Crashed EgyptAir MS804 Wreckage Finally Found

Remains of the missing EgyptAir MS804 airbus have been discovered almost a month after the plane was reported to have crashed into the Mediterranean Sea, an Egyptian search and rescue crew has announced.

Without disclosing the size of the wreckage, Egyptian officials said several main locations of the plane and its contents had been identified, adding that the first images of the debris have already been dispatched.

According to officials, the remains were discovered on Wednesday and immediately a team of investigators was formed to design maps of the wreckage that would help in the search and recovery process.

“A meeting was held between the investigation committee members to study thoroughly the progressive actions taken during the past period and in order to plan how to best handle the wreckage in the coming period,” the Egyptian Ministry of Aviation said in a statement.

EgyptAir MS804

Remains of EgyptAir MS804 recovered from the Mediterranean Sea. IB Times

EgyptAir MS804 Black Boxes

In the statement issued on Wednesday, there was no news of the vital black boxes even as investigators warn that the boxes could stop transmitting signals in a week’s time.

On June 1, a French naval search vessel announced it had picked signals originating from one of MS804’s black boxes, but two weeks later none has been recovered.


Egypt has also deployed a robot submarine vessel to assist in the search for the boxes.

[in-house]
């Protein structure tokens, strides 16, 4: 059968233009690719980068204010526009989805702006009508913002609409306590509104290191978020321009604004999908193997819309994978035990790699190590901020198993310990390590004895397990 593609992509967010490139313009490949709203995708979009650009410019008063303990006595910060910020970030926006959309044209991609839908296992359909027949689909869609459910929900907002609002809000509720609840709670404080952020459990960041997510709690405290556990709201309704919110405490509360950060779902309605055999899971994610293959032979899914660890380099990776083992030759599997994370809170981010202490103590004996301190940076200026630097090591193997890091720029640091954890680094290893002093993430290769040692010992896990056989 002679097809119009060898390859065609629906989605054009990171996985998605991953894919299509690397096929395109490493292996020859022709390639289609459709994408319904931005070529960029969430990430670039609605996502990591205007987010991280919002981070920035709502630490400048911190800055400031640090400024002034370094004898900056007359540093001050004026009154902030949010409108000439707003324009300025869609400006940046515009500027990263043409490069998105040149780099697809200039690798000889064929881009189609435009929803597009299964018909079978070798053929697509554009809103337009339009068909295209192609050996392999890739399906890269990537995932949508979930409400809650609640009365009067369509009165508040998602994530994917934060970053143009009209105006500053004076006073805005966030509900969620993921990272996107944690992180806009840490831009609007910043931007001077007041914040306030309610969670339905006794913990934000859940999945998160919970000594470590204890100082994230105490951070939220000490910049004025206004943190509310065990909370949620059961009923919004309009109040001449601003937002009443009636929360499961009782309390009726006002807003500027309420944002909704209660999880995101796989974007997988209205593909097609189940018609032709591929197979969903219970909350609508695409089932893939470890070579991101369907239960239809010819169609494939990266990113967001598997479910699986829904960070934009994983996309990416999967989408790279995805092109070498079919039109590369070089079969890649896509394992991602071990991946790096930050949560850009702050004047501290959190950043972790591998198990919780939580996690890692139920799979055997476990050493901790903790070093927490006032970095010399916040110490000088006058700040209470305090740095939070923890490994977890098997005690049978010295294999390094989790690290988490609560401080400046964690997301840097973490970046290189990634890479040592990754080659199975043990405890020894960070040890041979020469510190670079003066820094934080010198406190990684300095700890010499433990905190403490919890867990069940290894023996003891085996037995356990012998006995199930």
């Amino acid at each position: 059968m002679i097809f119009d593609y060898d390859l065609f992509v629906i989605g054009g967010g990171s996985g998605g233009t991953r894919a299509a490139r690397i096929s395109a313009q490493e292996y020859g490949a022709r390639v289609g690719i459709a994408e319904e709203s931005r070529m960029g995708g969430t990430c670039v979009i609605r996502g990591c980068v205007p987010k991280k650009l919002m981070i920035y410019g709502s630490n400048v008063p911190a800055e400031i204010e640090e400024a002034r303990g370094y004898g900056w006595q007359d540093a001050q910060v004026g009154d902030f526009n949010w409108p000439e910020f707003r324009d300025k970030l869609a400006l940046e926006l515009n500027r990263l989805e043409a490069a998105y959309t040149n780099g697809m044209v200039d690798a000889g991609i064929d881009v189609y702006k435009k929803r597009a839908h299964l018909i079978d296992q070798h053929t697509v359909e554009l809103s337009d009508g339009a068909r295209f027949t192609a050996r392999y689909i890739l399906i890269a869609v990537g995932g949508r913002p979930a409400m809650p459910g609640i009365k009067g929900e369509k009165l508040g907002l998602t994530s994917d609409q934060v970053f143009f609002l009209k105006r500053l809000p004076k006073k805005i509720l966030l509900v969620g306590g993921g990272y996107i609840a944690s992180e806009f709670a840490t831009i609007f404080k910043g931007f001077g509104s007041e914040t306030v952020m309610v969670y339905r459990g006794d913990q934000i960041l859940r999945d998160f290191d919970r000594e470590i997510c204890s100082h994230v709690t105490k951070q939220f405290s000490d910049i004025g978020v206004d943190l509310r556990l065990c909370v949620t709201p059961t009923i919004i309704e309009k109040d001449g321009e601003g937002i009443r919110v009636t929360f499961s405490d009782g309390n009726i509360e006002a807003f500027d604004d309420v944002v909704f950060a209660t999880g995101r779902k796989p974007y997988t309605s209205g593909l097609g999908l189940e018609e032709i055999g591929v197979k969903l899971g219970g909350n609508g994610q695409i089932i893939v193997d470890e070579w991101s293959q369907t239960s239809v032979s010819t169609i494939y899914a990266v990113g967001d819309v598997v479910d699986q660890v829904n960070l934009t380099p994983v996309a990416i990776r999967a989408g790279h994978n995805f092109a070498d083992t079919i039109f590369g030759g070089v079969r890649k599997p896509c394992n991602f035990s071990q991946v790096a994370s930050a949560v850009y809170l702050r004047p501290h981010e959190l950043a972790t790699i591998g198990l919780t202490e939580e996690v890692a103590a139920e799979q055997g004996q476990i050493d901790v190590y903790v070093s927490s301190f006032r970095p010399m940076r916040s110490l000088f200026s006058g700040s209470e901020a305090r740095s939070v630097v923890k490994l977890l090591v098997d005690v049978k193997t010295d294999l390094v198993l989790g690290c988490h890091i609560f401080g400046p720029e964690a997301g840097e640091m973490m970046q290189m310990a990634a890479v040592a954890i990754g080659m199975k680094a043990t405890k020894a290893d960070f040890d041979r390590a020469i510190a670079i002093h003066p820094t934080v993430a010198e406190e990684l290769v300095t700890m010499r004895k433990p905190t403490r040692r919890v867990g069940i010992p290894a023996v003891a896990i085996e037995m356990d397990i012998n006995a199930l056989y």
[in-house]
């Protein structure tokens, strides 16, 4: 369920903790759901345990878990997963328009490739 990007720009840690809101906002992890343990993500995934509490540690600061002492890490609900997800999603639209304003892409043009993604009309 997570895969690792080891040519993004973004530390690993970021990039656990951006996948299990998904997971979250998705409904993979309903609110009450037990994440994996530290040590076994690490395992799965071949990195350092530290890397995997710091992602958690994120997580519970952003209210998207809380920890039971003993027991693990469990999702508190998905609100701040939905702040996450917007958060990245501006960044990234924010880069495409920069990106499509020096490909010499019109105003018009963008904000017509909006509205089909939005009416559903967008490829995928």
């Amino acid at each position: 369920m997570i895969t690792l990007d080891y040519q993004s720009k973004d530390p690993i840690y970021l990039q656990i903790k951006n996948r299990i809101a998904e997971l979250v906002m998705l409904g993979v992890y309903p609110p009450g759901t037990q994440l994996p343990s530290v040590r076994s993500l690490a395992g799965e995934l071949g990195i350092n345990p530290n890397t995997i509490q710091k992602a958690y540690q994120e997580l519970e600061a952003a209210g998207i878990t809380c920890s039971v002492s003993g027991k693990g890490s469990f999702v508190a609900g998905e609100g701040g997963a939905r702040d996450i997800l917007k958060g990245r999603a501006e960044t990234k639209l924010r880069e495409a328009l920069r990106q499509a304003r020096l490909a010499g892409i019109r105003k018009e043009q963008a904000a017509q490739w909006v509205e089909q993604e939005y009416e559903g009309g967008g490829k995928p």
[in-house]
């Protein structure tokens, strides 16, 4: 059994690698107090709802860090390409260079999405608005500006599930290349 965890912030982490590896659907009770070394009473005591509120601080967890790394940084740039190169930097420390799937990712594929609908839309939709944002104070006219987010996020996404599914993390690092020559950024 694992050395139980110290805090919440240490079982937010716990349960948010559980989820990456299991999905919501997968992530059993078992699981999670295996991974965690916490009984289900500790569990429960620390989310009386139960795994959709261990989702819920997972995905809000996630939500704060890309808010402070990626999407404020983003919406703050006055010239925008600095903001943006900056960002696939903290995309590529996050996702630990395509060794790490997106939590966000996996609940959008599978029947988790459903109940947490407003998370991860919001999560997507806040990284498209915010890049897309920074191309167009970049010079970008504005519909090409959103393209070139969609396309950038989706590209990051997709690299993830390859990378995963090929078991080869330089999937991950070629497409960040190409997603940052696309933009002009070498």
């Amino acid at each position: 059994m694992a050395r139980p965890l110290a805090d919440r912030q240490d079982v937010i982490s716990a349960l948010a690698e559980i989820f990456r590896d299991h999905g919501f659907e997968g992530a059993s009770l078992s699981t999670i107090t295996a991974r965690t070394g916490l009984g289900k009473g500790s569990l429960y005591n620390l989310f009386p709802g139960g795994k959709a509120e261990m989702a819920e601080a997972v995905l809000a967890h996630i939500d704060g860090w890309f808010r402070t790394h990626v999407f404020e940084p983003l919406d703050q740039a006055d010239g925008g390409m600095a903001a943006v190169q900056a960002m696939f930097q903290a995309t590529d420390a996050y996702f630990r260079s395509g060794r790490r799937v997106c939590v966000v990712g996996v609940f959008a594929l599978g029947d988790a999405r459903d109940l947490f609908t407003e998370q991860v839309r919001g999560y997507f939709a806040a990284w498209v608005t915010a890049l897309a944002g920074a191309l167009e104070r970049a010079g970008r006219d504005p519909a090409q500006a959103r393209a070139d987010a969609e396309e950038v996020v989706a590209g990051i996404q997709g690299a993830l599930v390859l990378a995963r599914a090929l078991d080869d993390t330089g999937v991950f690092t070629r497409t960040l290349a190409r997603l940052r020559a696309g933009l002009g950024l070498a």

Black boxes carry important flight data that could help investigators unravel the cause of the crash.

EgyptAir Victims

Lebanese film director Osman Abu Laban, who lost four relatives in the plane crash, is comforted. BBC

Mysterious Disappearance of EgyptAir MS804

EgyptAir MS804 (en route to Egypt from France) went missing over the Mediterranean Sea on May 19 with 66 passengers and crew on board. Egyptian officials had initially linked the mysterious disappearance to terror activity but later retracted, asking everyone not to draw conclusions until investigations were complete.

It was later confirmed that EgyptAir MS804 had crashed into the Mediterranean. Immediately, a search crew drawn from France, Egypt and the United States was deployed.

According to EgyptAir officials, signals from the airbus showed the presence of smoke in the cockpit and the toilet minutes before the crash. A day after the disappearance, some debris was recovered 290 km north of Alexandria, Egypt.

While Egyptian officials still insist that possibility of a terror attack cannot be ruled out, no terror group has claimed responsibility for the crash.


Written by PH

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